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Five years by bike

It's been five years since I got the sudden wild idea to buy a bike. Since then I've lost 65 pounds, sold my car, reduced my transportation expenses to $75 a month, let my driver's license lapse, and, in a not-entirely-unrelated development, retired1.



In the same five year period, Portland has gone from the Number One Bike City in the US to lowly Number Four (not by getting worse so much as being surpassed by more ambitious cities). It's still an awesome place to ride, though.

When I started, I was the only overweight, gray-haired lady on a Dutchie in the whole damn place. Now I'm not even the only one on my street. I like to think I had something to do with tipping the balance. It's still a young white guy's game, but not by nearly the margins I witnessed five years ago.

My first bike was Clyde. Though it was kind of a crappy bike (sorry, Clyde), it got me started and made me fall in love.

I upgraded to a Dutch bike, Eleanor, six months later, and we've been happy together ever since. I gave Clyde away this past spring.

In all this time, Eleanor has had a grand total of two flat tires. I've replaced her:
  • Pedals
  • Headlight (from incandescent to LED)
  • Saddle
  • Rear wheel
  • Wheel lock and chain
  • Mud flap (a couple of times)
  • Gear hub (an optional upgrade)
  • Shifter (also an optional upgrade)
  • Brakes
  • Tires
(all of which accounts for that $75 a month average transportation cost).

I've added:
  • A cupholder
  • A bell
  • A rearview mirror
  • A phone mount
  • Three (removable) baskets
  • Christmas lights
I've ridden to:
  • Work
  • Grocery shopping
  • Theaters
  • Community bike-activism meetings (okay, meeting, singular--not really my thing)
  • Concert halls
  • Cinemas
  • Liquor stores
  • Zumba classes
  • Social events
  • Family visits
  • IKEA
  • Landscape nurseries
  • My hairdresser
  • My doctor
  • My dentist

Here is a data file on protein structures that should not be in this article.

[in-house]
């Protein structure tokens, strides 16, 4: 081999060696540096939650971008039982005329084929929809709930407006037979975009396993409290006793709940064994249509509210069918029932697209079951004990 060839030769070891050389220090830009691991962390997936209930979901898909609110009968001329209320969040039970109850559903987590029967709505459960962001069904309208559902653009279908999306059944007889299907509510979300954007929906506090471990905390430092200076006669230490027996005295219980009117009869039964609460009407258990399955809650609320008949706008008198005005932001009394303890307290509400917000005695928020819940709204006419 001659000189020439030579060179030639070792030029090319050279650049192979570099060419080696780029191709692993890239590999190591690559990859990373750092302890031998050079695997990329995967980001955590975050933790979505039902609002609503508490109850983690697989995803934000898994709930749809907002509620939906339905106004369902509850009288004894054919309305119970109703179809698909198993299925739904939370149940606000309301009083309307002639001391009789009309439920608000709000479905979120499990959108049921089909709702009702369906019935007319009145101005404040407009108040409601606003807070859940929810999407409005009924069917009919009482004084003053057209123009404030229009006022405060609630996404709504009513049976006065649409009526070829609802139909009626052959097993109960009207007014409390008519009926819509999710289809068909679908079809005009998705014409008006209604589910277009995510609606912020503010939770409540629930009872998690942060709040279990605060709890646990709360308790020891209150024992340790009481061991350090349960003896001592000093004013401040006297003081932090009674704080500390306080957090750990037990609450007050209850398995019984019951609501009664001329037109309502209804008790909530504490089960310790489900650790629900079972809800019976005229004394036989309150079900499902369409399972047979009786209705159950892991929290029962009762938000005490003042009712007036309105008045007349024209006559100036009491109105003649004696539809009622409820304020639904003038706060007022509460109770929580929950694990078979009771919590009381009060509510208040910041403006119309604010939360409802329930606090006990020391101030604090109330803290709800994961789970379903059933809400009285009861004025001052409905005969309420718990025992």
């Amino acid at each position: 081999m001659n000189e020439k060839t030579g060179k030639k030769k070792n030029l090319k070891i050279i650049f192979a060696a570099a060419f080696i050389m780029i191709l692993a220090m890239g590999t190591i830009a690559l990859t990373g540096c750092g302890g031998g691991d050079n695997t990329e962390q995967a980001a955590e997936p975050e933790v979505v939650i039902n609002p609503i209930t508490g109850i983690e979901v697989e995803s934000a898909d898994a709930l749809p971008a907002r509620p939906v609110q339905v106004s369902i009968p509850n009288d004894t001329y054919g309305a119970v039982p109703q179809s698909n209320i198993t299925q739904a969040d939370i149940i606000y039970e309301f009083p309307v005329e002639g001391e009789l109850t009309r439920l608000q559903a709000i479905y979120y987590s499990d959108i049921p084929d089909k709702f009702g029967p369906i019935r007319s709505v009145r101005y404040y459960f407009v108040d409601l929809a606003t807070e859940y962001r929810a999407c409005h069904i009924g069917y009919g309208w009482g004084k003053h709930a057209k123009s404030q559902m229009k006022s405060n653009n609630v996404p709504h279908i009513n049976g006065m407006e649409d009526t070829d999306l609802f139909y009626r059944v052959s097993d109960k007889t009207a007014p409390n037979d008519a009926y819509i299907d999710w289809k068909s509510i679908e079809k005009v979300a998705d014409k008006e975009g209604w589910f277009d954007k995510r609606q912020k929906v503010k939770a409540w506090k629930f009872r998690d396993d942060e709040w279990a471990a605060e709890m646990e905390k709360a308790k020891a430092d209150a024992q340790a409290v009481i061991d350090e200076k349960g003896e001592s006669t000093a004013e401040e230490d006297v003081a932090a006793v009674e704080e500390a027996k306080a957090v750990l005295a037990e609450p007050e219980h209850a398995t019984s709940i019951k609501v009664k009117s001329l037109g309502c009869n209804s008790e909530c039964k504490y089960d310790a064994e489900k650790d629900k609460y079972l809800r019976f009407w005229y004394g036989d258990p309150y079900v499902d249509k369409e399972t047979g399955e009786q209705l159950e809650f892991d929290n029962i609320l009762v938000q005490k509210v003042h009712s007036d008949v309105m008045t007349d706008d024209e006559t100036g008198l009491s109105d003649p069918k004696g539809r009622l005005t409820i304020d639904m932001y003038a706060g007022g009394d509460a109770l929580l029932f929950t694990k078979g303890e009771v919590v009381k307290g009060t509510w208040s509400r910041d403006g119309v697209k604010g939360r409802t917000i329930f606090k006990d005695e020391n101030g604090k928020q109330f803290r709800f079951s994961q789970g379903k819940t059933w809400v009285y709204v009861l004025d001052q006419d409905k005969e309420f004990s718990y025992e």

• My nail salon
  • The hardware store
  • Restaurants
...basically, everywhere I go. Except the airport. I take a taxi to the airport.

I've ridden:
  • In the rain (so much rain)
  • In sleet
  • In snow
  • In ice
  • In the dead of night
  • In 100 degree heat
  • On perfect autumn days
  • In high winds
  • In summer crowds
  • In car traffic
  • In depression (actually what happens is that I ride out of depression)
  • While listening to loud rock 'n' roll
  • With friends
  • Across bridges
  • While under the influence of (very modest amounts of) alcohol
  • With voice navigation in unfamiliar parts of town
In all this time I've never:
  • "Graduated" to racing, competition, or group rides
  • Bought any bike-specific clothes
  • Toured, or gone farther than 20 miles in a day
  • Gone camping by bike
  • Been tempted by mountain biking
  • Collected additional bikes
  • Been in a wreck
  • Looked back


1A not-insignificant contributor to my decision to retire at 58 was my steeply reduced transportation costs.

Crossposted from Dreamwidth, where there are comment count unavailable comments.

Comments

( 15 comments — Leave a comment )
harrigan
Sep. 3rd, 2014 11:55 am (UTC)
Brava!
emeraldsedai
Sep. 3rd, 2014 07:08 pm (UTC)
::bows::
roxymissrose
Sep. 3rd, 2014 02:07 pm (UTC)
I remember Clyde!

Look at you! Such changes! You are still my hero. ♥
emeraldsedai
Sep. 3rd, 2014 06:13 pm (UTC)
Aww, naw. But thanks. And I adore your Sam and Dean on a tandem icon. <3
helenajust
Sep. 3rd, 2014 03:57 pm (UTC)
How interesting! What started you thinking about getting a bike in the first place, do you remember? And what is it about a Dutch bike which makes it special?